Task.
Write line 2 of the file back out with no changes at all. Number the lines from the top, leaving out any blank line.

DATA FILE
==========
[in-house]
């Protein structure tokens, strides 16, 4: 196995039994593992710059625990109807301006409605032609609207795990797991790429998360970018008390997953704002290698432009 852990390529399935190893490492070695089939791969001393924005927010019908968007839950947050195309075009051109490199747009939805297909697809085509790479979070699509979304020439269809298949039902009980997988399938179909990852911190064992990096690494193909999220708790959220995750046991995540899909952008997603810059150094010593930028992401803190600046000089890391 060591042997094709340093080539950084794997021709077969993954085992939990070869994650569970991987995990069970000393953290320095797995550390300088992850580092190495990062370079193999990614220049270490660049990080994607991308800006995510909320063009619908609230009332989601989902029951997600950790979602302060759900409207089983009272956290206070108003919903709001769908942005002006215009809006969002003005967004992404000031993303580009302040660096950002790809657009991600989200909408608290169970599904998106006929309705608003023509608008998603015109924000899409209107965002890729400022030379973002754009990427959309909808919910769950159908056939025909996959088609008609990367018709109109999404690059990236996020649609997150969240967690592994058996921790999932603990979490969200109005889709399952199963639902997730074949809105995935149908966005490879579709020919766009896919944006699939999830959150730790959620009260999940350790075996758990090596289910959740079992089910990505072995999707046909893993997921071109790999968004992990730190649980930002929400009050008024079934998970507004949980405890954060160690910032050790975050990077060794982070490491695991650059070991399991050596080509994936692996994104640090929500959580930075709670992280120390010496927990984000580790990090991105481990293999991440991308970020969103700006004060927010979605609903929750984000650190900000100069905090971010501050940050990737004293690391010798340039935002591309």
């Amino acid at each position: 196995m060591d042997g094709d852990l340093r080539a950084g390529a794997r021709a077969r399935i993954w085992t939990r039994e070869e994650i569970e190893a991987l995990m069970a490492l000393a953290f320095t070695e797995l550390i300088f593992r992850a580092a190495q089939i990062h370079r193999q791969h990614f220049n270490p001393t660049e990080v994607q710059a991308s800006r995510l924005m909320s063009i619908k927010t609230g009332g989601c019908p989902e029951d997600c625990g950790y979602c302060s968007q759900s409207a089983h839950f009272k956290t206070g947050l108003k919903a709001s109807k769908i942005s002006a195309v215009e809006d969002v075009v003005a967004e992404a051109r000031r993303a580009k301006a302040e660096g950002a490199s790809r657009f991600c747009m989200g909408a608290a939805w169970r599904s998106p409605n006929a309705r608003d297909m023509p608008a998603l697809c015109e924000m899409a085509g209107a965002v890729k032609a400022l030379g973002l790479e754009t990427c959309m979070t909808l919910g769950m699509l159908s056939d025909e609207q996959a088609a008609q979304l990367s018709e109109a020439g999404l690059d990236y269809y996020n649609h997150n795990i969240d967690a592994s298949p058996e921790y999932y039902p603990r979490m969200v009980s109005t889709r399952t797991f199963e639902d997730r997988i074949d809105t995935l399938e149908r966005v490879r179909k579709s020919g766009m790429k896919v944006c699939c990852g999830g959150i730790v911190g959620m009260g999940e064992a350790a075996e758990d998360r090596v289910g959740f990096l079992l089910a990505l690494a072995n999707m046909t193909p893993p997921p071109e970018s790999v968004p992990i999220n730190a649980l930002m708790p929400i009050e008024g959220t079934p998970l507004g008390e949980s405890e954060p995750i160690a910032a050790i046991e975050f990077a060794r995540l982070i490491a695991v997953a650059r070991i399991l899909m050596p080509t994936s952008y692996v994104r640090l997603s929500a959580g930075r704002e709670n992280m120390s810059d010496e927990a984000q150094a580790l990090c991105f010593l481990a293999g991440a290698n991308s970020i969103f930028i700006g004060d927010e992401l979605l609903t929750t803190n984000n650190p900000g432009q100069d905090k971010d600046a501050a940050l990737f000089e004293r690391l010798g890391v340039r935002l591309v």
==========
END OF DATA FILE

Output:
């Protein structure tokens, strides 16, 4: 196995039994593992710059625990109807301006409605032609609207795990797991790429998360970018008390997953704002290698432009 852990390529399935190893490492070695089939791969001393924005927010019908968007839950947050195309075009051109490199747009939805297909697809085509790479979070699509979304020439269809298949039902009980997988399938179909990852911190064992990096690494193909999220708790959220995750046991995540899909952008997603810059150094010593930028992401803190600046000089890391 060591042997094709340093080539950084794997021709077969993954085992939990070869994650569970991987995990069970000393953290320095797995550390300088992850580092190495990062370079193999990614220049270490660049990080994607991308800006995510909320063009619908609230009332989601989902029951997600950790979602302060759900409207089983009272956290206070108003919903709001769908942005002006215009809006969002003005967004992404000031993303580009302040660096950002790809657009991600989200909408608290169970599904998106006929309705608003023509608008998603015109924000899409209107965002890729400022030379973002754009990427959309909808919910769950159908056939025909996959088609008609990367018709109109999404690059990236996020649609997150969240967690592994058996921790999932603990979490969200109005889709399952199963639902997730074949809105995935149908966005490879579709020919766009896919944006699939999830959150730790959620009260999940350790075996758990090596289910959740079992089910990505072995999707046909893993997921071109790999968004992990730190649980930002929400009050008024079934998970507004949980405890954060160690910032050790975050990077060794982070490491695991650059070991399991050596080509994936692996994104640090929500959580930075709670992280120390010496927990984000580790990090991105481990293999991440991308970020969103700006004060927010979605609903929750984000650190900000100069905090971010501050940050990737004293690391010798340039935002591309």